Oddly enough, while writing the Zodiac series and waiting and hoping my agent would be able to sell these books, I was offered a three-book deal from Penguin to write a cozy series. It was about the last thing I ever expected. So there I was, an unpublished writer, faced with completing three books for one of the biggest publishers. Could I produce something acceptable? Hopefully, something much more than acceptable? I didn’t really have a choice in the matter. I had signed a contract. Fear is a great motivator, so convincing myself that I could actually do this was probably my biggest challenge and a great learning experience.

What do you absolutely need while writing?

I need absolute focus, complete quiet, no music and best of all no interruptions. I think that’s why I’ve always written at night. The house is quiet, the phone stops ringing, there’s no place I need to go. Sometimes all of that is impossible, but I do my best to achieve it. I think we write best when we can step into our stories completely and feel like our characters are real people. After all, we live with them for such a long time while we write.

Do you adhere to a strict routine when writing or write when the ideas are flowing?

With my first series, the Soup Lovers’ Mysteries, I was under a contract that required submitting each finished manuscript every eight months. I had to stick to a routine. I’d write from about 9 PM to 11 or midnight, as long as my brain would work. On weekends, I’d put in anywhere from three to six hours of writing.

Now that I’m not under such a tight schedule, I have a lot more freedom. The truth of the matter is that in the process of writing a book, I’m haunted. The story nags me and takes over my brain until I reach the end of my first draft. Once that first draft is finished, I breathe a little easier. There’s still a lot of work to do, but by then I feel I have something solid to work with.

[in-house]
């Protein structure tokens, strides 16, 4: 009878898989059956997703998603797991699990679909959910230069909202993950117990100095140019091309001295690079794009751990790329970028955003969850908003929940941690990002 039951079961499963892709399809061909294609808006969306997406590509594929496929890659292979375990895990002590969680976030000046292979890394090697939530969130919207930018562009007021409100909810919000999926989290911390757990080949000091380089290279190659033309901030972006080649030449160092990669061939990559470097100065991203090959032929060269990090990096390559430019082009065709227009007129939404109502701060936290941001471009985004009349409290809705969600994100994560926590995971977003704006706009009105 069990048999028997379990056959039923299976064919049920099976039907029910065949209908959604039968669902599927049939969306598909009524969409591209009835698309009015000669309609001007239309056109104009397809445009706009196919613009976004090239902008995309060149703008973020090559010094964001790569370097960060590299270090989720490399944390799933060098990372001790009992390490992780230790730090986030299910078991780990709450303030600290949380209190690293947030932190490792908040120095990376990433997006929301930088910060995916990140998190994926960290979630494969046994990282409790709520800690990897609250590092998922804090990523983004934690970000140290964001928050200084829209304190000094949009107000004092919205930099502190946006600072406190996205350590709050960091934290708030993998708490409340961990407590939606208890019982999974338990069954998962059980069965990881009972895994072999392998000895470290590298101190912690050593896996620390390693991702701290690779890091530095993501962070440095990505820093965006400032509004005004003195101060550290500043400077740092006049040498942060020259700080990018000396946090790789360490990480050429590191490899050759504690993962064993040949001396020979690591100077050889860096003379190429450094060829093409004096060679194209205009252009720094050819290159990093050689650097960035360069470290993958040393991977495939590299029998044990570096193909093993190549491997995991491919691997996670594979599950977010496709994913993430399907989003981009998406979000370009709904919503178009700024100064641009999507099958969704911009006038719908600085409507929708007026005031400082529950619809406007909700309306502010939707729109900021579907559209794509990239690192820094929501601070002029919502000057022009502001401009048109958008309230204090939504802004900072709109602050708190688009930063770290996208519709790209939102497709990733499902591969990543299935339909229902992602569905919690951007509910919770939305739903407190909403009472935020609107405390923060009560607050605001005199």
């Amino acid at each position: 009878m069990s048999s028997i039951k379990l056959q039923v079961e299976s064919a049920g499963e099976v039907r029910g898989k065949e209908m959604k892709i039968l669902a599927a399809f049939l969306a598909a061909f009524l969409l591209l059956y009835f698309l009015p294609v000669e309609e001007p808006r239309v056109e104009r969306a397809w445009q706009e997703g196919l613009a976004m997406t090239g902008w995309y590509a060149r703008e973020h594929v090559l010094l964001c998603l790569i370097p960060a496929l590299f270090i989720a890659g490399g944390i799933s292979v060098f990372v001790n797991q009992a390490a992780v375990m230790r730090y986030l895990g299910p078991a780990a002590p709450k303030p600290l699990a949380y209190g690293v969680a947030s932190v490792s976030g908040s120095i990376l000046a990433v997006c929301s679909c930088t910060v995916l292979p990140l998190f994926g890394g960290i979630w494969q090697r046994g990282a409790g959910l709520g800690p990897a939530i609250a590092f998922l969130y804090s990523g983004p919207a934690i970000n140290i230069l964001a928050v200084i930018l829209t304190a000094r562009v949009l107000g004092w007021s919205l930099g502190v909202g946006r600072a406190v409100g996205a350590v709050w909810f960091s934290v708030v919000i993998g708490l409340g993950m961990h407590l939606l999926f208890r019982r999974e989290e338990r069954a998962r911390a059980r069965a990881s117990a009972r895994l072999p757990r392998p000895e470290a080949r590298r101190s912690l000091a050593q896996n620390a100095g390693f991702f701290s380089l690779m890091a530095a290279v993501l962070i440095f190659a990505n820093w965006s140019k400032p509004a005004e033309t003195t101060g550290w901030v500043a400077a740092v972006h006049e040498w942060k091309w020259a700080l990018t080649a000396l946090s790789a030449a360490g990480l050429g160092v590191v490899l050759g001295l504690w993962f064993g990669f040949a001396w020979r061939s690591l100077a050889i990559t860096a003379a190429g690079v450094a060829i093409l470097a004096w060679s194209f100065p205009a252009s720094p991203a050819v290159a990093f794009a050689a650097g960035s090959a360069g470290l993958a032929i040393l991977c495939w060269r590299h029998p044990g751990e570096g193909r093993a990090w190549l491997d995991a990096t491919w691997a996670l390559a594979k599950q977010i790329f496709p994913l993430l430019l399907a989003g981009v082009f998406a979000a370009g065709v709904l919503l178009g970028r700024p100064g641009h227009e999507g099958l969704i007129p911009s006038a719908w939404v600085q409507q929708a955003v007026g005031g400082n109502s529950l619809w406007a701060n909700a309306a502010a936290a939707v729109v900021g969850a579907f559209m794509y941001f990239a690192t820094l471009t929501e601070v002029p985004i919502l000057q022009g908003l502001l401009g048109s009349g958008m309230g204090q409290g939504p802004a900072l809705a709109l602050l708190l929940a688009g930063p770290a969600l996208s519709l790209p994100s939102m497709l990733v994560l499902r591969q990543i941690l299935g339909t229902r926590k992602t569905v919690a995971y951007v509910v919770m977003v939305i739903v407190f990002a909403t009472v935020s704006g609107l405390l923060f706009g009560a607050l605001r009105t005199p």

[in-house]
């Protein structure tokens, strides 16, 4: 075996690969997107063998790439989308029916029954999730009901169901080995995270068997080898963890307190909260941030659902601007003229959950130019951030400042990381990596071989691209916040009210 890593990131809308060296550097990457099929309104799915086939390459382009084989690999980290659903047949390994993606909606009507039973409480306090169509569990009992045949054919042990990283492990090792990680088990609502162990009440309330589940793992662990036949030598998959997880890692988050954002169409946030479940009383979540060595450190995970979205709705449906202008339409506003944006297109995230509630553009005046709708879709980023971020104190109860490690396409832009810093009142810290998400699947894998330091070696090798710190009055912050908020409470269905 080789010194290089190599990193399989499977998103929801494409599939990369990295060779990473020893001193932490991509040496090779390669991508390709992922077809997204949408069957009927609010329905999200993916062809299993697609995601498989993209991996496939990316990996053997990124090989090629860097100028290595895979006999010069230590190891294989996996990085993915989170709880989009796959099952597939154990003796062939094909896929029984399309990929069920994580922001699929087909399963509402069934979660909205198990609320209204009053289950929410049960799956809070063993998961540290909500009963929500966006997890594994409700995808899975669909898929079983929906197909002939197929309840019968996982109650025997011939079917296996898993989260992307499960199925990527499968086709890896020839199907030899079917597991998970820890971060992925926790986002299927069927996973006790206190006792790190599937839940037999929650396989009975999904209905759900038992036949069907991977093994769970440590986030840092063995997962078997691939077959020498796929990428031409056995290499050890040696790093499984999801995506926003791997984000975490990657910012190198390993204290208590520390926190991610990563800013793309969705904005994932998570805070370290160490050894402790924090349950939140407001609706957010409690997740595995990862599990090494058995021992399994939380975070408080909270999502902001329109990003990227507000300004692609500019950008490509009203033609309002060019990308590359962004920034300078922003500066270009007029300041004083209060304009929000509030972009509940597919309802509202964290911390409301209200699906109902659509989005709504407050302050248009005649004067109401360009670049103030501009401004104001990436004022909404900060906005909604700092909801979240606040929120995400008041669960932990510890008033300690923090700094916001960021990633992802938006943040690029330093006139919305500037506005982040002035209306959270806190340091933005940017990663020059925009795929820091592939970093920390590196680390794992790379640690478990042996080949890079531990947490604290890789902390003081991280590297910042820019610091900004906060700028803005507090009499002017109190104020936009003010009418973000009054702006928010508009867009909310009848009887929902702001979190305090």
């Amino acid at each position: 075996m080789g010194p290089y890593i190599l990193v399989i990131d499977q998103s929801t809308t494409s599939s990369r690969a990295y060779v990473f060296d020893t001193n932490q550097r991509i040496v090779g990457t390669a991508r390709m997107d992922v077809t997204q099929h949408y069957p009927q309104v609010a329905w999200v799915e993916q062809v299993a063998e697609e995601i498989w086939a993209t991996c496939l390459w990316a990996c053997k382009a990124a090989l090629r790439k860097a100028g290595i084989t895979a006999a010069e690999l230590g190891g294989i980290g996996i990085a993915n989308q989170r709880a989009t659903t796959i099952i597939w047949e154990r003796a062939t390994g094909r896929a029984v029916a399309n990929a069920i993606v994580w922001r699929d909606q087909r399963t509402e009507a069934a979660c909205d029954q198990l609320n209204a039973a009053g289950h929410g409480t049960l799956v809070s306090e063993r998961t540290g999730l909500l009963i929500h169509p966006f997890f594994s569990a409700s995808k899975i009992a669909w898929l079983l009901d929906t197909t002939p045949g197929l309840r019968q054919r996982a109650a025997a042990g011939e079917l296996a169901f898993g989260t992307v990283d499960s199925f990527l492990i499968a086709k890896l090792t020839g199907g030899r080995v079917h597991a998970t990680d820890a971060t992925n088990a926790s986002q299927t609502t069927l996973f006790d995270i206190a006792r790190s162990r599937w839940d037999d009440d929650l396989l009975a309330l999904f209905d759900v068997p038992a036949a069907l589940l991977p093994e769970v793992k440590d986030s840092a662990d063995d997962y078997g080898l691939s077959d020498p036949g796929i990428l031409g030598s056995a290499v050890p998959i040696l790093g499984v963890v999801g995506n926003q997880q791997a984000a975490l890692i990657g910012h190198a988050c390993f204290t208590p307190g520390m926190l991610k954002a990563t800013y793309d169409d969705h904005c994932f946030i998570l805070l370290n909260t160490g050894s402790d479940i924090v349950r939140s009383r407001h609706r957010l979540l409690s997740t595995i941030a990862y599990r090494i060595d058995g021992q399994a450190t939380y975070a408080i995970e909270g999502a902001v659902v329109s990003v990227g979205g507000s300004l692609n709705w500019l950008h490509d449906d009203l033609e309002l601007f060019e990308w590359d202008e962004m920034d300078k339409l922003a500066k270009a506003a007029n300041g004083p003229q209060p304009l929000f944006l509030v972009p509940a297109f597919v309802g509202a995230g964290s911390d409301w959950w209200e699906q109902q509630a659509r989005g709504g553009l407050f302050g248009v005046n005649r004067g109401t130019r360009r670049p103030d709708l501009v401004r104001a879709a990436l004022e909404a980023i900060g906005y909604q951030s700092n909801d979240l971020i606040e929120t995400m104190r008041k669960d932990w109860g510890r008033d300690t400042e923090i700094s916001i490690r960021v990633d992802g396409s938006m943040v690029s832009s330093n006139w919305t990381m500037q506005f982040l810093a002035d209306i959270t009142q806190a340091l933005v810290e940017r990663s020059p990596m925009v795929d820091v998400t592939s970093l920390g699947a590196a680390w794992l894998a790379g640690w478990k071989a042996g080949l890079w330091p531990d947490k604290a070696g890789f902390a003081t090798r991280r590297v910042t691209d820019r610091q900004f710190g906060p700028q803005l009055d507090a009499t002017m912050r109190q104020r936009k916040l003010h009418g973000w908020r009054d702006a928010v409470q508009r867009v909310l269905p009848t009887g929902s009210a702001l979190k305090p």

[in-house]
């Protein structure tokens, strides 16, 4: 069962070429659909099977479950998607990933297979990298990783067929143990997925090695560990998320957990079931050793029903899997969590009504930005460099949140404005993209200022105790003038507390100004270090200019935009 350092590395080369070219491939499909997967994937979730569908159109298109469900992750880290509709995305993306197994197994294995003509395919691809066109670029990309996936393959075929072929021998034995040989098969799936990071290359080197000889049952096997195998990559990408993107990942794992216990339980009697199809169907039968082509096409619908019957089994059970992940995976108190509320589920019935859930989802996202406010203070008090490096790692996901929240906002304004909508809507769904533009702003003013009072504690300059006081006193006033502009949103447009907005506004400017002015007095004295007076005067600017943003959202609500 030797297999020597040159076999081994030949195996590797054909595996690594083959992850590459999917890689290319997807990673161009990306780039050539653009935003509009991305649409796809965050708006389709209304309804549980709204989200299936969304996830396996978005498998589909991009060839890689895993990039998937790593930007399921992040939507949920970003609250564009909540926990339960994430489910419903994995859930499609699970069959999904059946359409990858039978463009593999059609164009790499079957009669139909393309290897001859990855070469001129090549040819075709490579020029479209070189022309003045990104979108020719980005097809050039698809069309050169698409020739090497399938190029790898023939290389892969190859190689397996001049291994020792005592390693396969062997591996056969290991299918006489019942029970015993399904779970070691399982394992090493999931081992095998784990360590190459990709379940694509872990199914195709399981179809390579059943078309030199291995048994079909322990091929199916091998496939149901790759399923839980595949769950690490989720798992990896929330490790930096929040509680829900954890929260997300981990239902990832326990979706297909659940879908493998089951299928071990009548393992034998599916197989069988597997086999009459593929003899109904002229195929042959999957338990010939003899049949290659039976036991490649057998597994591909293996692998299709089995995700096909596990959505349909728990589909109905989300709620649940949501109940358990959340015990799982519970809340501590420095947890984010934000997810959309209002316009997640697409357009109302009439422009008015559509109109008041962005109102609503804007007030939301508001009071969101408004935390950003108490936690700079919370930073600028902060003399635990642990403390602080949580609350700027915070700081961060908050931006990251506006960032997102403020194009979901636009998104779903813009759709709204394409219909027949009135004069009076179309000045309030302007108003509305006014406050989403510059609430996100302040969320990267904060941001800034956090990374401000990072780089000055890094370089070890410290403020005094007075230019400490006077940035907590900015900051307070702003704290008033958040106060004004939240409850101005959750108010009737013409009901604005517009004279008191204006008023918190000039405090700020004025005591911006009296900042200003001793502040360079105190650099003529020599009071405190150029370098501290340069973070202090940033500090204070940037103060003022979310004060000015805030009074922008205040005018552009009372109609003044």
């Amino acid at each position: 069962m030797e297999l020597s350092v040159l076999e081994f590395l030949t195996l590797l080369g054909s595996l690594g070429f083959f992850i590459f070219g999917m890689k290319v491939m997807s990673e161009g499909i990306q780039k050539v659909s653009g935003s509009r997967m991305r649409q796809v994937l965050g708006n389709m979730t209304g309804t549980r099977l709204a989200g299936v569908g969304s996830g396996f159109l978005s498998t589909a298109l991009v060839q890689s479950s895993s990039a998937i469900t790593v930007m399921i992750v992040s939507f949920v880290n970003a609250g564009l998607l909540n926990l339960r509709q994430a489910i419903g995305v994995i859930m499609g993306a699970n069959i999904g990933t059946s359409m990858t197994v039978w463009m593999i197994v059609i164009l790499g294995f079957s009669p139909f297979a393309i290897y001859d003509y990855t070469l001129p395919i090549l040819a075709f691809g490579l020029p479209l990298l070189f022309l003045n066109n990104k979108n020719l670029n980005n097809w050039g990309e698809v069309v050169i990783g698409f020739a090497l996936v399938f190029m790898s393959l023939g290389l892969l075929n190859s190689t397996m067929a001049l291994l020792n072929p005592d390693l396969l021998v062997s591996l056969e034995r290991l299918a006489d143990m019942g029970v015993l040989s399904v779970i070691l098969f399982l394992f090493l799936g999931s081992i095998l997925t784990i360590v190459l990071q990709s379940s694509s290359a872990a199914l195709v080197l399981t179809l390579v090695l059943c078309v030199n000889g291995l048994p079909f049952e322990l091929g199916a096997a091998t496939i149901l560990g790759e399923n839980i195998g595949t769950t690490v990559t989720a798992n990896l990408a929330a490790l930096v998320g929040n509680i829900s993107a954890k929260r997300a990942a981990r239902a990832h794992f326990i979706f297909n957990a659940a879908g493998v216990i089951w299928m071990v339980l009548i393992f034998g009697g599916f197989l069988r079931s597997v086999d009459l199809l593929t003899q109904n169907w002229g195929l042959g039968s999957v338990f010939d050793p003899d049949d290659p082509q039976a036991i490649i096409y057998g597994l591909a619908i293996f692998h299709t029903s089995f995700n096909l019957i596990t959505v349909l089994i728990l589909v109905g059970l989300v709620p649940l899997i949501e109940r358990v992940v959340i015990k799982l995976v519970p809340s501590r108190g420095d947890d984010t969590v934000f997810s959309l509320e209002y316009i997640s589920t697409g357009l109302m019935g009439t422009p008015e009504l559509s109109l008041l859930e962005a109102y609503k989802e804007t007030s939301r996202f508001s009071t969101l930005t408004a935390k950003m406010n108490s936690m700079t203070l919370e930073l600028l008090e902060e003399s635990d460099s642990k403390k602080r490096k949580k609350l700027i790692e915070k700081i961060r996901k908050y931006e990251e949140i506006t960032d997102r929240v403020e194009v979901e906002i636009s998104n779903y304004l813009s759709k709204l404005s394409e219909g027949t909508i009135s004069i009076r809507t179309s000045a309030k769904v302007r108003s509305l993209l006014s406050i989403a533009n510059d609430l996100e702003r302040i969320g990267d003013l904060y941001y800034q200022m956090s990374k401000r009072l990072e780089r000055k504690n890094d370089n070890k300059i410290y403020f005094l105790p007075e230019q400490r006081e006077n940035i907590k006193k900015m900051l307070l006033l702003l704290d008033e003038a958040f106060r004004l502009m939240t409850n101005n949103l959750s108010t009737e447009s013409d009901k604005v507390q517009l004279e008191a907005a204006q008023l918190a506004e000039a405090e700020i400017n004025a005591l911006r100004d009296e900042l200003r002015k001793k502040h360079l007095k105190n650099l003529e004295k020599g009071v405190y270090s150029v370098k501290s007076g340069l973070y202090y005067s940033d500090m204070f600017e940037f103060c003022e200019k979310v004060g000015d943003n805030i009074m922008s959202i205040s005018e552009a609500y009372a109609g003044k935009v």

Who is your favorite character from your book and why?

I think Jack, Lucky’s grandfather in the Soup Lovers’ series, pops into my mind first. Jack’s a loving but eccentric elderly man, a Navy vet, who suffers from episodes of PTSD. Jack tells time by the bells and only Lucky can interpret. He calls the walls the bulkhead and the floors, the deck. Without thinking of it consciously, I created an amalgam of my dear dad and my ex-father-in-law. So, Jack’s still my favorite in that series.

In the Zodiac Mysteries, I’ve had a lot of fun creating unusual characters, like Zora, the cranky psychic, and Nikolai, the Russian past-life regression hypnotist. I love them all, but if I have to pick just one, I’d say Kuan Lee. Kuan is an old friend of Gloria, Julia’s grandmother. He lives in the first floor apartment of Gloria’s house and practices Chinese medicine and acupuncture. Julia considers him family. He’s always there to give her good advice, to help her see problems or crimes from a different perspective and Julia’s grateful for his advice. He’s a Yoda figure who can shift the paradigm of the story.

Who is your least favorite character from your book and why?

Least favorite character in Madness? Okay, I’ve got it. It’s Gudrun, the companion of the elderly ladies on Telegraph Hill. She’s a larger than life woman, surly, taciturn, who speaks with a German accent and tries to control the household. She’s been hired to look after the elderly aunts, but in reality, she’s committed to the forces of darkness. I can’t say much more about Gudrun, it would be a spoiler.
I love all my characters, especially the bad ones! I think you have to get into the head of villains as much as sleuths. And with certain exceptions, I’ve made the killer or killers sympathetic characters. The exploration of what would cause someone to take a human life is one of the more fascinating things about crime writing – whether a thriller or a culinary cozy. Even the bad guys have reasons for what they do.

Give us an interesting fun fact or a few about your book?

I like to use locations that I know personally, particularly locations that could be threatening or chilling at the right time of day or night. I try to imagine how they would work in a crime story. Chrissy Field, an old military installation, now updated as a beautiful park with modern facilities, would be a good place to find a body at night in the fog. In the next book in the series, the murderer attempts to use the currents under the Golden Gate Bridge to dispose of bodies. Most physical addresses in the books don’t really exist, but Julia’s apartment does. It’s real. I know because I used to live there.

Do you have anything specific that you want to say to your readers?

I just hope my readers will be entertained and enjoy the stories. And best of all, want to come back for more.

Tell us a little about yourself and your background?